As I waited for the symptoms to start, I began to think of ways to occupy my mind. I was no stranger to this scenario: I had twice tried to put a halt to my daily smoking. My first attempt might have succeeded if only I'd been more disciplined. Backing off from the habit wasn't as difficult as I'd thought it would be, and this had made me confident that I was still my own master. But then I lost control. Two months of restrained dabbling on weekends had descended into a daily orgy of indulgence.

    A second attempt at cutting back was harder, but I'd managed to abstain for a whole month before finding the perfect excuse for a relapse.  And thus began my free fall. Subsequent attempts to quit were painful ordeals that lasted a single harrowing night and ended at dawn, when I would crawl back to the mat, light the lamp, and smoke with a voraciousness that shocked me. I watched as my own hands prepared pipe after pipe, both thrilled and terrified to know that a line I'd memorized from a Victorian-era book now applied to me: I had "succumbed to the fascinations of opium."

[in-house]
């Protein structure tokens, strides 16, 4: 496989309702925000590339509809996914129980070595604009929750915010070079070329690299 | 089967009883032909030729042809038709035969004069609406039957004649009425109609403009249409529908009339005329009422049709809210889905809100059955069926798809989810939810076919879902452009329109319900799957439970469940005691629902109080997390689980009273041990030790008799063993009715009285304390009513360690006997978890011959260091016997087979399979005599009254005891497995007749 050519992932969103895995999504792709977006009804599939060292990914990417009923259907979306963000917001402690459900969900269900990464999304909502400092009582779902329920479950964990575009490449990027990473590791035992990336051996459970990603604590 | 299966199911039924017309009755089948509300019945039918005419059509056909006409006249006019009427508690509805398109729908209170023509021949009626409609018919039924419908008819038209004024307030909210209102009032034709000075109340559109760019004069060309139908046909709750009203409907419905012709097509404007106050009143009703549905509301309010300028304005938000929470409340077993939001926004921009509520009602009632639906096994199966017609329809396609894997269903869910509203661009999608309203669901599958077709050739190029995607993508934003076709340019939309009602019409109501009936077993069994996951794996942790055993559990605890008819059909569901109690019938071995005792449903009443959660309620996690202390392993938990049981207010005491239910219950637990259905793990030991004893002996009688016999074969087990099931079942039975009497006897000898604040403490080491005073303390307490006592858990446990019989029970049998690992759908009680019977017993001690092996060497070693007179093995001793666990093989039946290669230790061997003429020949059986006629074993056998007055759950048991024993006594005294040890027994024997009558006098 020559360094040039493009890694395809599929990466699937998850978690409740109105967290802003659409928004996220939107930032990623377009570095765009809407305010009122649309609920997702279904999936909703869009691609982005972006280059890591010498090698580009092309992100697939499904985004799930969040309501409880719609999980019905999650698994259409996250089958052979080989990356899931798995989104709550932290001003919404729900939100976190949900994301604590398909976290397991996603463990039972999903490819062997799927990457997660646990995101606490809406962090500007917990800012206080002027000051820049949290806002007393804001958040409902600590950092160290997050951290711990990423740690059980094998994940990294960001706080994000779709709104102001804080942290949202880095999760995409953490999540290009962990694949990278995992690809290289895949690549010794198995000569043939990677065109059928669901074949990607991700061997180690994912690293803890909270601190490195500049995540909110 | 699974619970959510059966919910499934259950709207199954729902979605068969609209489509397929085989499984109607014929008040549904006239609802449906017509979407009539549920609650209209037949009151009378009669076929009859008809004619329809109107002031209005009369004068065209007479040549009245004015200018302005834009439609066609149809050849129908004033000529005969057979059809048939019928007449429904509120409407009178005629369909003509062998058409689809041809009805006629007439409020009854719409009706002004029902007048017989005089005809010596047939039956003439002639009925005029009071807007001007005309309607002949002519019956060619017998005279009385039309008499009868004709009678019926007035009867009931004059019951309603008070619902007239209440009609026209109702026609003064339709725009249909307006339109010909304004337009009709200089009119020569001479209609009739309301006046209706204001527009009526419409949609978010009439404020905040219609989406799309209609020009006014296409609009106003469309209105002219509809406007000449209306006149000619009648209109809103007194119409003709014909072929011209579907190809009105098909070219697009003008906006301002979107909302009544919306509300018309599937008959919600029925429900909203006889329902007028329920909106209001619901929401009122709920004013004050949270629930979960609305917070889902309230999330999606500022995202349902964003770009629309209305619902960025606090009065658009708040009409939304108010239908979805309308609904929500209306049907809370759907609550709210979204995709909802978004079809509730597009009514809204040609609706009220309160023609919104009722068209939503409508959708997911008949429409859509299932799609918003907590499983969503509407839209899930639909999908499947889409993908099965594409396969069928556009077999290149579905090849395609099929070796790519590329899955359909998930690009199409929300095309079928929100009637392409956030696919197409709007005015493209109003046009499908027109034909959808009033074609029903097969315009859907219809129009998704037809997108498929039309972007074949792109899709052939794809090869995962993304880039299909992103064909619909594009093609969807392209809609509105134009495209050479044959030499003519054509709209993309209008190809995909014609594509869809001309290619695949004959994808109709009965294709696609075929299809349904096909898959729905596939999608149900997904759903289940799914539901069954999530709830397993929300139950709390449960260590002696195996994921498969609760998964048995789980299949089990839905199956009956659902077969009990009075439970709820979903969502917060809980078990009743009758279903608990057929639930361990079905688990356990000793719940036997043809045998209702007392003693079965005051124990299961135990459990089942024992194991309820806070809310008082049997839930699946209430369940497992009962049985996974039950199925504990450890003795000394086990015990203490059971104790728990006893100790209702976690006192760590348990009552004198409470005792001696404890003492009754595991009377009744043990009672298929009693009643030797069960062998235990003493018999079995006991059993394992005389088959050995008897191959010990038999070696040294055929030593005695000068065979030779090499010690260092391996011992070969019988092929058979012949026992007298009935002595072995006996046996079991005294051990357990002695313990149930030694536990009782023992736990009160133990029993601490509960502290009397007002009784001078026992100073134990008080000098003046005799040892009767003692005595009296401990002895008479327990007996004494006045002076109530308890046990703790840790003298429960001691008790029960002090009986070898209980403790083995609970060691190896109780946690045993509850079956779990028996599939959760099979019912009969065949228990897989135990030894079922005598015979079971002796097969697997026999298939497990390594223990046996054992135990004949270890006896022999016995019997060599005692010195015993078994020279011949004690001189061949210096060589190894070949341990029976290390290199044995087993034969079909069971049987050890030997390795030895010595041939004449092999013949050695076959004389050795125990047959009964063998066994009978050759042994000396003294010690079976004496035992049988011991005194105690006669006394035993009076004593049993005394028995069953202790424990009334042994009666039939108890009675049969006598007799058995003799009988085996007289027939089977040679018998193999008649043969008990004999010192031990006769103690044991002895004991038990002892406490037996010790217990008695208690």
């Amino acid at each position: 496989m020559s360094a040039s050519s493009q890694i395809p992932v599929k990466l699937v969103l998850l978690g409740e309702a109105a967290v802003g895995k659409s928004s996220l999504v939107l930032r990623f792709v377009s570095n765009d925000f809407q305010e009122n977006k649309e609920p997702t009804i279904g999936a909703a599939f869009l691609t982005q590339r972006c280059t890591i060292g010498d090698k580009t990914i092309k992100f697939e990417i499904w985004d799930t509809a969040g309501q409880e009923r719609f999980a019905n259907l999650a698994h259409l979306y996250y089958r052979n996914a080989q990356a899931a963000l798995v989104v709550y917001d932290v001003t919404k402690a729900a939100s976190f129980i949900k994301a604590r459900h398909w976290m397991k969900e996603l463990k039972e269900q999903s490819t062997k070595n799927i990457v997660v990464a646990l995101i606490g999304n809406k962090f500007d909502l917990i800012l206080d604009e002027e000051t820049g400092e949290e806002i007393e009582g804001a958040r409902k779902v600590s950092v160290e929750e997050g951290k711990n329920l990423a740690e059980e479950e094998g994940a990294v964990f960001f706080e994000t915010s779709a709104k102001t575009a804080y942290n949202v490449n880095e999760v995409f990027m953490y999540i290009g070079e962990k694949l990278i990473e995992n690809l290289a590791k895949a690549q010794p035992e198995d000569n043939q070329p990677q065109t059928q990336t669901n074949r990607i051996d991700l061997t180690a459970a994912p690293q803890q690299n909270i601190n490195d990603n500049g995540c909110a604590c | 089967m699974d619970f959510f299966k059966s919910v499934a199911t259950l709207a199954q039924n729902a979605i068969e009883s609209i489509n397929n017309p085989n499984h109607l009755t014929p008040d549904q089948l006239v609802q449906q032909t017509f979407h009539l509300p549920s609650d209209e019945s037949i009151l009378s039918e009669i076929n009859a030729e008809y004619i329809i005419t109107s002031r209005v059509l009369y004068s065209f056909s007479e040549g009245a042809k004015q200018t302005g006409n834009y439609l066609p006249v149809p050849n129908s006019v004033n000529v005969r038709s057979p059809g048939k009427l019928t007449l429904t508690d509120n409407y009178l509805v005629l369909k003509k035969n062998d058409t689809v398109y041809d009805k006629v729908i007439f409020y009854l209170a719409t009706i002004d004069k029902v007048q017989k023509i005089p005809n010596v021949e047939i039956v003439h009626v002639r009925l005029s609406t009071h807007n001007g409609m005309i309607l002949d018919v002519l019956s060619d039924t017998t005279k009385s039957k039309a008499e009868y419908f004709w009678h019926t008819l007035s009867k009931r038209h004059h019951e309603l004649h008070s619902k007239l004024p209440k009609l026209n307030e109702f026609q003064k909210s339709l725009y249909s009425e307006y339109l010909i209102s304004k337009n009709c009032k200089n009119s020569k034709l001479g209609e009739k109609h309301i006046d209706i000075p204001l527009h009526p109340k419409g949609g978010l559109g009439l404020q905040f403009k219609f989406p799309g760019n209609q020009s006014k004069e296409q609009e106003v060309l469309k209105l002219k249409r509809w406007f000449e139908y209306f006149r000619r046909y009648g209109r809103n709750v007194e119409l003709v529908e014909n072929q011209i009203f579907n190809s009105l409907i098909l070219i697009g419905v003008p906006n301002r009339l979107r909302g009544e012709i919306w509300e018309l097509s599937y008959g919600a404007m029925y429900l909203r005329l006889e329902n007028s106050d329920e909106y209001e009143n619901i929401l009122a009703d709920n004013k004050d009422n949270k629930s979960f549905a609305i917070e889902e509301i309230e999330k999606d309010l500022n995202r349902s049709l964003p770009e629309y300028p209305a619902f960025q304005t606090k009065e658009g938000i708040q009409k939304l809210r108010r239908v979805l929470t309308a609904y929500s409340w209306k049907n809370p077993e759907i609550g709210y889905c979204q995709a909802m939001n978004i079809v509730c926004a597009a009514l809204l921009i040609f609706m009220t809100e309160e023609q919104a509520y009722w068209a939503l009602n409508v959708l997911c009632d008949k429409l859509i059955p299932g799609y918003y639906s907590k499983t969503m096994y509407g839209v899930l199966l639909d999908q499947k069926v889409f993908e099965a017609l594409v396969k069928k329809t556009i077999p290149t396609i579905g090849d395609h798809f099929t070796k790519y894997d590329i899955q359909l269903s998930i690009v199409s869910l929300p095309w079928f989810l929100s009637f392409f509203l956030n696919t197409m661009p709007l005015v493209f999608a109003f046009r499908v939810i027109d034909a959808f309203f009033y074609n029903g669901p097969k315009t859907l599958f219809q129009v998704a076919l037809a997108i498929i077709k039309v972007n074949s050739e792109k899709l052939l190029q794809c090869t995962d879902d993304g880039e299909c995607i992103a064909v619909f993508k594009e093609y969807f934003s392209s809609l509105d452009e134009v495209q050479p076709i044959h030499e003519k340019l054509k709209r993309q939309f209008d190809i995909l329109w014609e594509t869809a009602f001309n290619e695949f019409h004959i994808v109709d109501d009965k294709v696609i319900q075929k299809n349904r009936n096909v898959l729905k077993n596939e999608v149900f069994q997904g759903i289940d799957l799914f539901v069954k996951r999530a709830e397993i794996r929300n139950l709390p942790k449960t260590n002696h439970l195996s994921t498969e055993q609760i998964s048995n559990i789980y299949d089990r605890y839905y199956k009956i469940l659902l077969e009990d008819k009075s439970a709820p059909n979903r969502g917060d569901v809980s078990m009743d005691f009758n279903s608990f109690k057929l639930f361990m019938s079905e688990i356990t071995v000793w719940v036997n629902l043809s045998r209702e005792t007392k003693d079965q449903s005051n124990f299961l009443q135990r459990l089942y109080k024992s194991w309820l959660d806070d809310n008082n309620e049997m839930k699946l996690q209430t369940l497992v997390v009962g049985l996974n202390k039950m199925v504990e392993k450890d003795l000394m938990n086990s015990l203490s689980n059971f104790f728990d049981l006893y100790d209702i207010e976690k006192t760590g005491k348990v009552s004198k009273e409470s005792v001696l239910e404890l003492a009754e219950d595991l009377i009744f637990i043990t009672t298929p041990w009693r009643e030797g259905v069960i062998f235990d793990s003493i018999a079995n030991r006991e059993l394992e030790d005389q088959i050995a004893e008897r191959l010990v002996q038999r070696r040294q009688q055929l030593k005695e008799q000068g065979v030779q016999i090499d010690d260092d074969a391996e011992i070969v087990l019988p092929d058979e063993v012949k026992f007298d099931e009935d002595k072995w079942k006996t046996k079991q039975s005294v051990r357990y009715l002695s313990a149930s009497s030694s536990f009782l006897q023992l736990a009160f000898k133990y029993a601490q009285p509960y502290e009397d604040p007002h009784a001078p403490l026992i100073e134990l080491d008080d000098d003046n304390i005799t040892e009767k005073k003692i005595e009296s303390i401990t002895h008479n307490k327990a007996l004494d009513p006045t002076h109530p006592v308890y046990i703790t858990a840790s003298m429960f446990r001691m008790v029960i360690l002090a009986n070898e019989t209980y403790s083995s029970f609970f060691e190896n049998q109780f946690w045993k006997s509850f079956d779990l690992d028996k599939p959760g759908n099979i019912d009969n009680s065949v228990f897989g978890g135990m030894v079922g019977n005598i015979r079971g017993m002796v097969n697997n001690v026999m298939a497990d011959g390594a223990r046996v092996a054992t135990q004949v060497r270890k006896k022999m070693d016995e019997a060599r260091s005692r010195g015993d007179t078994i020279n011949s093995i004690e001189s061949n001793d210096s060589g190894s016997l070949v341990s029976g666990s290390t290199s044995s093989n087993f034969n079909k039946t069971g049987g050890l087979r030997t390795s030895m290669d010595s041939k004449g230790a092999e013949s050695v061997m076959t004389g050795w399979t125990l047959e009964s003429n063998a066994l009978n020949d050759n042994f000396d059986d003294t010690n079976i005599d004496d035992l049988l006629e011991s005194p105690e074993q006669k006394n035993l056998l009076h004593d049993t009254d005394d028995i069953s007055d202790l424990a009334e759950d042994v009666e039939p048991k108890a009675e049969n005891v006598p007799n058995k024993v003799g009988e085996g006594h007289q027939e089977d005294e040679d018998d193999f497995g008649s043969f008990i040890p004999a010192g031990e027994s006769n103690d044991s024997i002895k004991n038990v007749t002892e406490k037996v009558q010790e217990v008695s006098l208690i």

By Halloween 2007, I had been smoking opium continuously for months--as much as thirty pipes a day. I decided to try to quit again. This time, I told myself, I would not fail. I...

About the Author-
  • Steven Martin was born and raised in San Diego. After four years in the U.S. Navy, he moved to Thailand. A freelance writer, he has written articles for the Associated Press, Agence France-Presse, and the Asian edition of Time. He has also contributed to guidebooks for Lonely Planet and Rough Guides. Martin has gathered one of the world's largest, most diverse collection of antique opium-smoking paraphernalia, and has written an illustrated book on the subject, The Art of Opium Antiques. His expertise has led to consulting work for museums and films, most recently for HBO's period drama Boardwalk Empire.

Reviews-
  • Kirkus

    July 1, 2012